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FAQ: How Does The DMCA Really Work?

Posted by Glen Sears | May 27, 2015 10:00 am | No Comments

Everything You Need To Know About The DMCA

If you’re a part of the music industry at any stage, you’ve almost certainly heard of the Digital Millennium Copyright Act (DMCA). Yet despite being over 15 years old, many industry professionals don’t have a firm grasp on what it means or how it works.

What is the DMCA?

As the internet’s popularity exploded in the late 1990s, media industry executives from Hollywood to Nashville and abroad were searching for a way to protect their intellectual property online. To that end, the World Intellectual Property Organization (WIPO) implemented new copyright policies in 1996 for their member nations to adopt. Their role as the primary rights protection organization on the planet assured that most nations would adopt similar rules.

The United States government convened to create updated legislation that both aligned with the new WIPO treaties and established protections for businesses operating in the new digital world. It was named the Digital Millennium Copyright Act, signed into law by President Clinton in 1998.

While a complicated piece of legislation, the DMCA has three major points of interest for music industry professionals: (1) making circumvention of Digital Rights Management (DRM) illegal, (2) providing ISPs, web hosts, search engines, and other “interactive services” immunity when its users infringe on copyright, and (3) updating compulsory license law to include webcasting.

DRM & Anti-Circumvention

Many pundits credit the anti-circumvention measures in the DMCA (Title I) with the proliferation of technologies like the DVD and the subsequent success of companies like Blockbuster and Netflix. From an industry standpoint anti-circumvention measures made adopting emergent technology much easier. However, some like the Electronic Frontier Foundation now posit that these same anti-circumvention measures are stifling innovation and “have not been used as Congress envisioned.”

Whatever the case may be in regard to anti-circumvention, arguably the far more important part of the DMCA is Title II, which deals with “Safe Harbor” legislation. This section also lays out the groundwork for what we now know as the DMCA Takedown Notice, and its importance in the modern music and technology industries cannot be overstated.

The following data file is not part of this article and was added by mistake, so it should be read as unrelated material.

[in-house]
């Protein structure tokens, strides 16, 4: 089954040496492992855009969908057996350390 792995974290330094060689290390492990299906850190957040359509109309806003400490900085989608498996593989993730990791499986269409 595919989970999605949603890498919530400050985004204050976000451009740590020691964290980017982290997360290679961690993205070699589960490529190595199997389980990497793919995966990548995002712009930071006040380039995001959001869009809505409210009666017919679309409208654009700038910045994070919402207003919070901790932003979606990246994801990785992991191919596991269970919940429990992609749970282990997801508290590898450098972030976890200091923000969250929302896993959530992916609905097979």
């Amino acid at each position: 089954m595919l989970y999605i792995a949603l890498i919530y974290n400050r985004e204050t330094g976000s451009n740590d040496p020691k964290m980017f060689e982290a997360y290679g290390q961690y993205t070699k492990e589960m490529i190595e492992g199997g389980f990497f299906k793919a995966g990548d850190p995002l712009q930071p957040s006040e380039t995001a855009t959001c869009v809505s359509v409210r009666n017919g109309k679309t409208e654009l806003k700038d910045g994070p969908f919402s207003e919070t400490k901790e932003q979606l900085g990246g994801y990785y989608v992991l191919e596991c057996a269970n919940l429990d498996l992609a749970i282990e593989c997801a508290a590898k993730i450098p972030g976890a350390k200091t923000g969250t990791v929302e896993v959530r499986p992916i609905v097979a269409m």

DMCA Safe Harbor

Piracy of copyrighted materials such as master recordings or movies doesn’t just involve the end user and pirate. Transmission of pirated material often involves internet service providers (ISPs), hosting services such as GoDaddy, search engines such as Google, and “interactive services” such as Soundcloud and YouTube — usually without their knowledge.

Safe Harbor provisions protect these companies from legal action related to copyright infringement on their networks, so long as they implement specific takedown procedures. This protection was pivotal to the internet as we know it today. Services like YouTube, lacking these protections, could be buried in direct litigation for material residing on their servers that infringed a rights holders copyright.

To qualify, a service provider must 1) not receive a financial benefit directly attributable to the infringing activity, 2) not be aware of the presence of infringing material or know any facts or circumstances that would make infringing material apparent, and 3) upon receiving notice from copyright owners or their agents, act expeditiously to remove the purported infringing material.

DMCA Takedown Notices

So, what happens when an artist, songwriter, publisher, label, or other rights holder discovers their work improperly hosted on one of these services? The rights holder submits a DMCA Takedown Notice to the service provider requesting the material be removed. That notice, given to the service provider’s listed DMCA agent, sets in motion a series of actions: